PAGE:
They are there—the skeletons of a failed project parachuted into a community from Capital Hill without the involvement of either the district council or beneficiaries.
Under the weight and cloud of alleged corruption, the contractor hired by the Ministry of Education abandoned the project—a classroom block—before it was even roofed.
The community just watched. They still do so today even as the poster victim of the K187 million education scam crumbles at Nkumba Primary School in Mchinji, roughly 7km east of Kamwendo Trading Centre.
That money is worth nearly K2 billion today if you multiply the then lost amount in United States dollars ($4.2 million) by the current exchange rate of around K450.
Malawi Government lost the money over 15 years ago through full payments to contractors who never finished their works and via inflated quotations as well as shoddy workmanship.
At present unit costs of K9.9 million as per Local Development Fund (LDF) costing, K2 billion would construct over 200 school blocks complete with desks.
But today, adjacent to the abandoned structure at Nkumba Primary School is a similar classroom block funded by the same ministry under the Education Sector Wide Approach (ESWAp).
It was completed in six months between August 2012 and January 2013. The quality of the structure speaks volumes about what an empowered and motivated community can do if well mobilised, trained and supervised.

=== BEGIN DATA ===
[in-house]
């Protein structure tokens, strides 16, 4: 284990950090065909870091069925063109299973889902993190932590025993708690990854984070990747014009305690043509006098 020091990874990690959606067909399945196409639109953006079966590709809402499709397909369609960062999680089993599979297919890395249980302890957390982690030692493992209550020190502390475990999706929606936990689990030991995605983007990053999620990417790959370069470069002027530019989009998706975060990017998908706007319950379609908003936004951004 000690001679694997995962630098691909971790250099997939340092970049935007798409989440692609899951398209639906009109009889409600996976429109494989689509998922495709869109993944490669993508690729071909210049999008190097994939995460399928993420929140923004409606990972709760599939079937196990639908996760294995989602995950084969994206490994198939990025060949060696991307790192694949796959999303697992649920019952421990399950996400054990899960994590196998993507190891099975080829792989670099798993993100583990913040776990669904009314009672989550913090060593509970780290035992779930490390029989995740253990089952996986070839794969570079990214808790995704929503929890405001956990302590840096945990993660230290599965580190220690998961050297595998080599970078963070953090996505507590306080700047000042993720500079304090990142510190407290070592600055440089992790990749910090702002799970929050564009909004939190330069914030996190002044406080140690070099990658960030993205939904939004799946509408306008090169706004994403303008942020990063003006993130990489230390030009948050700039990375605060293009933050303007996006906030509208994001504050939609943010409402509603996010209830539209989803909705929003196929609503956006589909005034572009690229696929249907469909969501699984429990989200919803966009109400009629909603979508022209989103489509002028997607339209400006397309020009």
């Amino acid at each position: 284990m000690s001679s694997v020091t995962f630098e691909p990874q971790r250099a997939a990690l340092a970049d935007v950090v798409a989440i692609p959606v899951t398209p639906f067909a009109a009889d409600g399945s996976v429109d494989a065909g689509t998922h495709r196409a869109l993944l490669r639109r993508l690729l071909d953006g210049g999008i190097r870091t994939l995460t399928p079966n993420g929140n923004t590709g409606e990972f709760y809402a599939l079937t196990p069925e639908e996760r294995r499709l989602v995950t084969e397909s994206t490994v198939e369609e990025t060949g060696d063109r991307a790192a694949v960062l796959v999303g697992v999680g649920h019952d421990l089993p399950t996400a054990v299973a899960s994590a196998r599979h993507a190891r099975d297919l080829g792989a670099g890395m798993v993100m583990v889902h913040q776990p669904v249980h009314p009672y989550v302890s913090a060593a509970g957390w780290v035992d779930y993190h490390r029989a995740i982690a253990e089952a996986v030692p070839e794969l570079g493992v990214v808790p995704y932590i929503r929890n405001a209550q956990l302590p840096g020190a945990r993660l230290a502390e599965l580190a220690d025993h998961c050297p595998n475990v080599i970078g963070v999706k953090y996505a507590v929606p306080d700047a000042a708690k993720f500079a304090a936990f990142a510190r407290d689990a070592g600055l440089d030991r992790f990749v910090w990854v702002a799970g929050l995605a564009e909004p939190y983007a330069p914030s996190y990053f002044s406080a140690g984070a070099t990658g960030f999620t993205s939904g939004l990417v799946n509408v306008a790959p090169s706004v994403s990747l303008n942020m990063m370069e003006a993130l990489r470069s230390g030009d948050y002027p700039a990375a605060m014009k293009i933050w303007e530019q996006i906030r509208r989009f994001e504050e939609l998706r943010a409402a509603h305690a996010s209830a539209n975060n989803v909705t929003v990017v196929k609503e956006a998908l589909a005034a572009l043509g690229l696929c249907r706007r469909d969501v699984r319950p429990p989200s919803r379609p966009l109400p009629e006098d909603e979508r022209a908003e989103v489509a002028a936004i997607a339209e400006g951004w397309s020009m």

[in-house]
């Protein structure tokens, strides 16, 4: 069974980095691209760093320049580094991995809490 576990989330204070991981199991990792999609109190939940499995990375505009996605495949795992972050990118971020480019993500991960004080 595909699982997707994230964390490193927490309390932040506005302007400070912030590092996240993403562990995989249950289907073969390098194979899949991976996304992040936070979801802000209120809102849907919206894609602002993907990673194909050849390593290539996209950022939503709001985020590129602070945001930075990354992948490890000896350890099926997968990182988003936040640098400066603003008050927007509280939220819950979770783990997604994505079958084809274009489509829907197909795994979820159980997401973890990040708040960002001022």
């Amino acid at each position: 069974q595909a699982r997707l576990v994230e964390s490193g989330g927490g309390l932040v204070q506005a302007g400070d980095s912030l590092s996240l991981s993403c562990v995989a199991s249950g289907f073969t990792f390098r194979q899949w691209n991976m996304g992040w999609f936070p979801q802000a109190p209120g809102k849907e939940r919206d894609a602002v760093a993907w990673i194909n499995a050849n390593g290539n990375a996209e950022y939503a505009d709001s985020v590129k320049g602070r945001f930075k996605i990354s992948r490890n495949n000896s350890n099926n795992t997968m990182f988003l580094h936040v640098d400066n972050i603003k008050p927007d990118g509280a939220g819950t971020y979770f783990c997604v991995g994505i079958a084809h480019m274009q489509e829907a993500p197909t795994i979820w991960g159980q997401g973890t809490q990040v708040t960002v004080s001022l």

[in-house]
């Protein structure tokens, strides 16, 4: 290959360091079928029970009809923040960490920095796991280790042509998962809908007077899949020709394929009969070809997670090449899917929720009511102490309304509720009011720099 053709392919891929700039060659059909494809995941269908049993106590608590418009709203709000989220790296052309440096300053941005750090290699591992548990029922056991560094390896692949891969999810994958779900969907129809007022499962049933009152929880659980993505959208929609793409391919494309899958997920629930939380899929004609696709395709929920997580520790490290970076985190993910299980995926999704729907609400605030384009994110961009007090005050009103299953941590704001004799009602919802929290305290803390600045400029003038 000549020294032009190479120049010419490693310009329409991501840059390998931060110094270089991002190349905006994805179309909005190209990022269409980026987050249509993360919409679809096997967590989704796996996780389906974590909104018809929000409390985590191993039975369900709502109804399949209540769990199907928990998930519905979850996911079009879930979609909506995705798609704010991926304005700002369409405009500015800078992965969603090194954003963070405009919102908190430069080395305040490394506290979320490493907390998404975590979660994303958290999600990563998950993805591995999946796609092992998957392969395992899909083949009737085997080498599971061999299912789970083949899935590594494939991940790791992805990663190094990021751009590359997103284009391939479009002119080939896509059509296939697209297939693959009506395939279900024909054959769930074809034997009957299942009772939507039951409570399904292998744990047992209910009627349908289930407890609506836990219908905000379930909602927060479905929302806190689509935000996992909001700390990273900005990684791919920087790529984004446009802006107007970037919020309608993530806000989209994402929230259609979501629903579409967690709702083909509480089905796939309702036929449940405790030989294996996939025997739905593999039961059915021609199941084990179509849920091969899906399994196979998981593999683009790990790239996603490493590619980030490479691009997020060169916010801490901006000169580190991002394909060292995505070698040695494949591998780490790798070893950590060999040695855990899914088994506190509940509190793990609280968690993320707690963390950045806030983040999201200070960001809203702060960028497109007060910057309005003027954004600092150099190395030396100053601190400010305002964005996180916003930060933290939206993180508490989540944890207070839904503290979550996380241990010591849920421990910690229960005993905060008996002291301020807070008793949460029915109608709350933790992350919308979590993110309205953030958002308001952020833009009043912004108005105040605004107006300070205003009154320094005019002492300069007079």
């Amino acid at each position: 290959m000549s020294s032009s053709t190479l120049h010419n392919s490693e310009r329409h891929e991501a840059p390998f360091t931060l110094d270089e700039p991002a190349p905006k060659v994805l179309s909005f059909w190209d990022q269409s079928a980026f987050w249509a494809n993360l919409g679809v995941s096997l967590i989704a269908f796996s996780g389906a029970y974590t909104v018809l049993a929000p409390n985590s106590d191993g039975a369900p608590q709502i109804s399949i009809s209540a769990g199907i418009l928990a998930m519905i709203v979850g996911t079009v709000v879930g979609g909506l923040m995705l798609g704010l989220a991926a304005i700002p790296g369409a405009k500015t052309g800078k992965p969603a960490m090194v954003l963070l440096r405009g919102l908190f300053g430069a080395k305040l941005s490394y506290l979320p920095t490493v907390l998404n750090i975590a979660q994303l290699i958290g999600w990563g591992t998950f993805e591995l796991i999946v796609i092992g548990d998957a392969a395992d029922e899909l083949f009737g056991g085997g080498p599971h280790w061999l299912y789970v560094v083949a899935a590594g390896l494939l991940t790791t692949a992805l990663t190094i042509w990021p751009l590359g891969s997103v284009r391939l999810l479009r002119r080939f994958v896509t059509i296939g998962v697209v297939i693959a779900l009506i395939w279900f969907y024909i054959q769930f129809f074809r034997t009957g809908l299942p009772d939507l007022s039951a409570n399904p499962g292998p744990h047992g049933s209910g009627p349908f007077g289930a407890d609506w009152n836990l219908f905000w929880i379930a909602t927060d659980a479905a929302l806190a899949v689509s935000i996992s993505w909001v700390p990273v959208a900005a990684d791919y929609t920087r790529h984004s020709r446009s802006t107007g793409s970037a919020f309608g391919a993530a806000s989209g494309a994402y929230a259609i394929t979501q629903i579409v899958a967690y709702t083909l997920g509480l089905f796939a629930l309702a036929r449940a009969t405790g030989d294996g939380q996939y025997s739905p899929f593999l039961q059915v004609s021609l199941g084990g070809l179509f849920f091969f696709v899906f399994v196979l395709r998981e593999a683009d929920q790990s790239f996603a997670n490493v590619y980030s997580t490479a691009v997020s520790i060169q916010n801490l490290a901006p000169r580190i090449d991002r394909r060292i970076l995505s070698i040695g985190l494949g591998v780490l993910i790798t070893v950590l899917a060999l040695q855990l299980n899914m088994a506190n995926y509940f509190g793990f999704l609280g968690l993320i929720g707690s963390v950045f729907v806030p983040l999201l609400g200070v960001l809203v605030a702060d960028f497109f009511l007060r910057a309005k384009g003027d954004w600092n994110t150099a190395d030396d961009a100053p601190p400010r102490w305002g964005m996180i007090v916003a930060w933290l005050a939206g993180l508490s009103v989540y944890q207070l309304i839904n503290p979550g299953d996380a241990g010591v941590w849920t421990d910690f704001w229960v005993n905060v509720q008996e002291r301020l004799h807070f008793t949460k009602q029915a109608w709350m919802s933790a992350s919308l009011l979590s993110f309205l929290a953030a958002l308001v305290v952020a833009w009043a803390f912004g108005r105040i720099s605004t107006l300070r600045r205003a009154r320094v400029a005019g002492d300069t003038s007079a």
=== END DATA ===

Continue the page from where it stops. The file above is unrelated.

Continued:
On this school block, like most school blocks and teachers’ houses sprouting at primary schools nationwide under LDF coordination, the ministry did not manage the process itself.
To achieve the strong results, the ministry leveraged competences of the LDF mechanism, which uses community management implementation arrangements in which resources are transferred directly to beneficiaries through councils to hire a local contractor, procure materials for construction and manage implementation.
Under LDF, communities’ democratically elected Project Management Committees (PMCs) are provided with the prerequisite training in project management, procurement and are left to manage projects, with councils backstopping them.
Genesis of ESWAp in LDF
The Ministry of Education’s 2010 Country Status Report (CSR) on education found that Malawi was off track on the sector’s Millennium Development Goals—universal primary completion and gender equity at all levels of education.
Among other major hindrances to achievement of the education goals was inadequate school infrastructure.
Thus, when government and donors moved to address problems affecting outcomes in the sector through a basket funding, construction and rehabilitation of school infrastructure was also prioritised.
In the first fiscal year of implementation (2009/10), the Ministry of Education centrally managed the infrastructure construction. But the initiative grossly under-performed, according to a 2009 Education Sector Performance Report.
For example, says the report, government planned to construct 1 430 classroom blocks for the primary education sector and 160 for the secondary education sector.
Of these, only 544 classroom blocks were constructed in the primary sector and 32 in the secondary sector, representing 38 percent and 26 percent success rates respectively.
LDF’s high success rate
But a similar project coordinated by LDF—with funding from government and the World Bank under MASAF3 Adaptable Programme Lending (APL) II—had a more impressive success rate.